Under the 100,000 Homes program, those housed get their own apartments; in some cases they go to assisted living with roommates. They also get caseworkers who visit regularly and offer support geared to make that housing stick.

What it takes to house the chronic homeless 

Heartland Family Service is paying Mark Rettele $500 monthly rent and utilities. It also has provided caseworker Lisa Rice, who estimates that she has spent more than 20 hours in the past three months on Rettele’s needs and about 20 hours before that trying to persuade Rettele to trade bridge life for an apartment. (And he’s one of her lowest-needs clients)

Rice met Rettele during that Housing First homeless census. At the time he wasn’t found vulnerable enough to immediately qualify for an apartment. But Rice kept her eye out for him during countless hours in South Omaha looking for other clients and trying to encourage more chronically homeless people to come inside.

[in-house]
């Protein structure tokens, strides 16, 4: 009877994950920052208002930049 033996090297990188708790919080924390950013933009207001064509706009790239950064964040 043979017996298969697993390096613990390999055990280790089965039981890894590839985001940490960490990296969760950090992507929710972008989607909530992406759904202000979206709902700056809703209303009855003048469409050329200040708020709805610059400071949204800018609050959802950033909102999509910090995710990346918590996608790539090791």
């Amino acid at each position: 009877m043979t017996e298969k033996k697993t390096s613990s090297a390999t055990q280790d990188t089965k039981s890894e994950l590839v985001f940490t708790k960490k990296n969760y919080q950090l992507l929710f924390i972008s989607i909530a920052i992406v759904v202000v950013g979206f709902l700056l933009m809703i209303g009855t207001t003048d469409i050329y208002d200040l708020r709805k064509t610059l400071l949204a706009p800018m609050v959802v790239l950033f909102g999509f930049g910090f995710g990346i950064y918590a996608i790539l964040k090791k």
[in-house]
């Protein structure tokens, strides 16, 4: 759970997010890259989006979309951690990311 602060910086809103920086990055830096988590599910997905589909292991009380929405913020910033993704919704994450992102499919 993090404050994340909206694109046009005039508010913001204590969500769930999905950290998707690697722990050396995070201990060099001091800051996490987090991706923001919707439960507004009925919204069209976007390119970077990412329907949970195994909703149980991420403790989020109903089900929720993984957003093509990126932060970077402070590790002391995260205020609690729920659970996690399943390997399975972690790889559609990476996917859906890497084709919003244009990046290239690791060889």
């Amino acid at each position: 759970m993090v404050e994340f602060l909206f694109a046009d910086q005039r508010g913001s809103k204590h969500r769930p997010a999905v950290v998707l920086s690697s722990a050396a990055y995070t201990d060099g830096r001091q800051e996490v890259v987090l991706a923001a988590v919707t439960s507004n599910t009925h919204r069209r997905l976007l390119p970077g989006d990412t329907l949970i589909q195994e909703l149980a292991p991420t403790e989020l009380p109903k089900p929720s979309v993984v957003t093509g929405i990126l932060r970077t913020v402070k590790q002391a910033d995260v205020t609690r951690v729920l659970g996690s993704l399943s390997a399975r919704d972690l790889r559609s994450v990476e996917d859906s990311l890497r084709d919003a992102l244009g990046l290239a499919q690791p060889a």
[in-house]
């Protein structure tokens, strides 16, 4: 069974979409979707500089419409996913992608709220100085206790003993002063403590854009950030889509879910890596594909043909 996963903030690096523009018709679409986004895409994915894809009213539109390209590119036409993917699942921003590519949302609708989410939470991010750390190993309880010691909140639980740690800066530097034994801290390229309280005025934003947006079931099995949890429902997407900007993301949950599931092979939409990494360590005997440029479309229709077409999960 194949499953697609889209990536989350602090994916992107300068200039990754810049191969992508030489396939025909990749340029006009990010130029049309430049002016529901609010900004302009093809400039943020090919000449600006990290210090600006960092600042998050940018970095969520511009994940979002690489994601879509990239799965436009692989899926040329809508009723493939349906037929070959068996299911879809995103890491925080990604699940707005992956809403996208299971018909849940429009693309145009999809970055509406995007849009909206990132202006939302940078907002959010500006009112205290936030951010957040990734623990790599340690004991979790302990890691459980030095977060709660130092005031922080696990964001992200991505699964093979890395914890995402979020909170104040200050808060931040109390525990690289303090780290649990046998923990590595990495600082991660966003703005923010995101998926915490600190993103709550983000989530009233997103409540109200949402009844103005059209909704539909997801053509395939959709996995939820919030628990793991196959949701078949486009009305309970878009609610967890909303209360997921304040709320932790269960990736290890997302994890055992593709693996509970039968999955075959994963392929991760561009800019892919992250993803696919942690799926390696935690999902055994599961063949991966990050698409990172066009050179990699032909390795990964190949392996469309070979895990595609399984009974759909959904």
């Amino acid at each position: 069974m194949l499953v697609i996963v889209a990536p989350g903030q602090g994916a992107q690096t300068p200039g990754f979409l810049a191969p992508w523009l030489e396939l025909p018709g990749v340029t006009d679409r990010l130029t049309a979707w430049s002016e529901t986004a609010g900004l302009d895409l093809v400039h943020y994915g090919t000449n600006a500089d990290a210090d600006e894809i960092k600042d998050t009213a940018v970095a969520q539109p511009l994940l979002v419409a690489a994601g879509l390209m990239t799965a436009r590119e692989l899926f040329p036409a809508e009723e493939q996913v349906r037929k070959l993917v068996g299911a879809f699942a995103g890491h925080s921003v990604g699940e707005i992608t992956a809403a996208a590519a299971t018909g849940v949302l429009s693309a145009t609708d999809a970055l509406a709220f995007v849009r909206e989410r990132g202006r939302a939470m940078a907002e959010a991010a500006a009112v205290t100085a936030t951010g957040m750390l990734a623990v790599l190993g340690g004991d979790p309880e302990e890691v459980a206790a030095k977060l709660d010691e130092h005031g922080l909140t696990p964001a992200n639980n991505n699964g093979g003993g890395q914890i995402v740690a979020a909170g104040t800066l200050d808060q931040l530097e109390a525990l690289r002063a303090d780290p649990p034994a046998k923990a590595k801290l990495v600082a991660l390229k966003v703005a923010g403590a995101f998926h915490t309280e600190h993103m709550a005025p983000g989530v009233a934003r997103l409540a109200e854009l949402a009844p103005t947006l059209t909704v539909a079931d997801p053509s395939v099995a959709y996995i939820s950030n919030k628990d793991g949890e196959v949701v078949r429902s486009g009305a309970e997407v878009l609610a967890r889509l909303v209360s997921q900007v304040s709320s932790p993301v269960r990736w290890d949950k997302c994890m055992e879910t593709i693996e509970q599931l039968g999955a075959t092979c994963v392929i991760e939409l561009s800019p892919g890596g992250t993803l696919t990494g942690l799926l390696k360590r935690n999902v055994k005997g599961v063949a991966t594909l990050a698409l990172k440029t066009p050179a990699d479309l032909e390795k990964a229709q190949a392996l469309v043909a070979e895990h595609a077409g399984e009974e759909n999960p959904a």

For nearly a year he stayed off her radar — in part because of three hospital emergency room visits and five jail stints for misdemeanors ranging from having an open container to trespassing.

Then, in August she ran into him and updated his profile. He was back under the bridge. Turns out, that after his hospital stays, he qualified for housing. What surprised Rice was that he had registered for class at Metropolitan Community College.

Rettele trusted Rice and the two spent hours in her car driving around South Omaha looking for an apartment. The place had to comply with Heartland’s requirements of affordability — rent plus utilities couldn’t exceed $600 — and it had to have a landlord willing to take a chance on someone like Rettele with no job, no recent record of renting and a criminal record laden with misdemeanors.

They finally found a willing landlord and an affordable apartment in November and Rettele moved in with nothing more than some clothes. So a homeless resource team in Omaha provided a move-in kit that included trash cans, cleaning supplies, pots, pans and dishes and some other basics.